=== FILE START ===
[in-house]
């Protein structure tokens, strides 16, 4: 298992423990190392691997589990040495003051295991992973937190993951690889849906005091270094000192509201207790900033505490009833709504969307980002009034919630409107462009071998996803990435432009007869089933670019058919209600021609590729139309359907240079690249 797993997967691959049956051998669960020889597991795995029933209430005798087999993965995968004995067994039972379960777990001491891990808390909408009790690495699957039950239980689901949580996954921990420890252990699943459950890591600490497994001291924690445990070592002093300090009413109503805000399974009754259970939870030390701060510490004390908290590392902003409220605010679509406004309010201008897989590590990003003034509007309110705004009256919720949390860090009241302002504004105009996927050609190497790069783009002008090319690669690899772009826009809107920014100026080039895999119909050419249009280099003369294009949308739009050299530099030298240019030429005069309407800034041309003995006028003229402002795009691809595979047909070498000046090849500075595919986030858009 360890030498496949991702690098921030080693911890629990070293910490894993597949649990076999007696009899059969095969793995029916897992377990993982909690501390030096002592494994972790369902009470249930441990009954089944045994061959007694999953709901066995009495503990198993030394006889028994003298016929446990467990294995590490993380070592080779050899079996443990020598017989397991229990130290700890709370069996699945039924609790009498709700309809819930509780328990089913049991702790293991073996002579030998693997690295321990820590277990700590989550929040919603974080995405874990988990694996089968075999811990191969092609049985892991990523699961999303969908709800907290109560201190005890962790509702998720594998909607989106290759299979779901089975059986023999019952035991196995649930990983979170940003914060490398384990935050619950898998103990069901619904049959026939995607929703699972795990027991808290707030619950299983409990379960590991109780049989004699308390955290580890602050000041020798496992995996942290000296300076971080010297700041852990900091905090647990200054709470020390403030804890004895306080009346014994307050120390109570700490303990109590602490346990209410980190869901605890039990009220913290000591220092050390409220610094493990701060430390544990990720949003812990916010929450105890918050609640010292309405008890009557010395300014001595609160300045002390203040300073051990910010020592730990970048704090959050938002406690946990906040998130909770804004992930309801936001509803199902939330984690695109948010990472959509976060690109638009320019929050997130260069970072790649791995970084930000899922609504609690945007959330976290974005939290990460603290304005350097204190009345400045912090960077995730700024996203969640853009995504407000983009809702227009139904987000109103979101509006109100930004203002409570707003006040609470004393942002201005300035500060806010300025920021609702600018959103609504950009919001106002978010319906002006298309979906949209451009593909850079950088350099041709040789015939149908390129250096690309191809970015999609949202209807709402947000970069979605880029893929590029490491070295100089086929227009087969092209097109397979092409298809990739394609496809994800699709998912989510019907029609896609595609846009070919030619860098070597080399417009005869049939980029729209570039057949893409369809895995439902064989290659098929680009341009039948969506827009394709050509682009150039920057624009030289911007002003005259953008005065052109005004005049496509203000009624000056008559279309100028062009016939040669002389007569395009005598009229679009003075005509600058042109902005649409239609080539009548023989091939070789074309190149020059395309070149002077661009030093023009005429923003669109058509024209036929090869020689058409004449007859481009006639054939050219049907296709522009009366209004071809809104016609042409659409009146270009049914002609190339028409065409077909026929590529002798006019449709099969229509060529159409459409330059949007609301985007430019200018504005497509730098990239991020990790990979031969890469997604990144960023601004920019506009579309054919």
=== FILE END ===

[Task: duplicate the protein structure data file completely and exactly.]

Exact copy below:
[in-house]
């Protein structure tokens, strides 16, 4: 298992423990190392691997589990040495003051295991992973937190993951690889849906005091270094000192509201207790900033505490009833709504969307980002009034919630409107462009071998996803990435432009007869089933670019058919209600021609590729139309359907240079690249 797993997967691959049956051998669960020889597991795995029933209430005798087999993965995968004995067994039972379960777990001491891990808390909408009790690495699957039950239980689901949580996954921990420890252990699943459950890591600490497994001291924690445990070592002093300090009413109503805000399974009754259970939870030390701060510490004390908290590392902003409220605010679509406004309010201008897989590590990003003034509007309110705004009256919720949390860090009241302002504004105009996927050609190497790069783009002008090319690669690899772009826009809107920014100026080039895999119909050419249009280099003369294009949308739009050299530099030298240019030429005069309407800034041309003995006028003229402002795009691809595979047909070498000046090849500075595919986030858009 360890030498496949991702690098921030080693911890629990070293910490894993597949649990076999007696009899059969095969793995029916897992377990993982909690501390030096002592494994972790369902009470249930441990009954089944045994061959007694999953709901066995009495503990198993030394006889028994003298016929446990467990294995590490993380070592080779050899079996443990020598017989397991229990130290700890709370069996699945039924609790009498709700309809819930509780328990089913049991702790293991073996002579030998693997690295321990820590277990700590989550929040919603974080995405874990988990694996089968075999811990191969092609049985892991990523699961999303969908709800907290109560201190005890962790509702998720594998909607989106290759299979779901089975059986023999019952035991196995649930990983979170940003914060490398384990935050619950898998103990069901619904049959026939995607929703699972795990027991808290707030619950299983409990379960590991109780049989004699308390955290580890602050000041020798496992995996942290000296300076971080010297700041852990900091905090647990200054709470020390403030804890004895306080009346014994307050120390109570700490303990109590602490346990209410980190869901605890039990009220913290000591220092050390409220610094493990701060430390544990990720949003812990916010929450105890918050609640010292309405008890009557010395300014001595609160300045002390203040300073051990910010020592730990970048704090959050938002406690946990906040998130909770804004992930309801936001509803199902939330984690695109948010990472959509976060690109638009320019929050997130260069970072790649791995970084930000899922609504609690945007959330976290974005939290990460603290304005350097204190009345400045912090960077995730700024996203969640853009995504407000983009809702227009139904987000109103979101509006109100930004203002409570707003006040609470004393942002201005300035500060806010300025920021609702600018959103609504950009919001106002978010319906002006298309979906949209451009593909850079950088350099041709040789015939149908390129250096690309191809970015999609949202209807709402947000970069979605880029893929590029490491070295100089086929227009087969092209097109397979092409298809990739394609496809994800699709998912989510019907029609896609595609846009070919030619860098070597080399417009005869049939980029729209570039057949893409369809895995439902064989290659098929680009341009039948969506827009394709050509682009150039920057624009030289911007002003005259953008005065052109005004005049496509203000009624000056008559279309100028062009016939040669002389007569395009005598009229679009003075005509600058042109902005649409239609080539009548023989091939070789074309190149020059395309070149002077661009030093023009005429923003669109058509024209036929090869020689058409004449007859481009006639054939050219049907296709522009009366209004071809809104016609042409659409009146270009049914002609190339028409065409077909026929590529002798006019449709099969229509060529159409459409330059949007609301985007430019200018504005497509730098990239991020990790990979031969890469997604990144960023601004920019506009579309054919």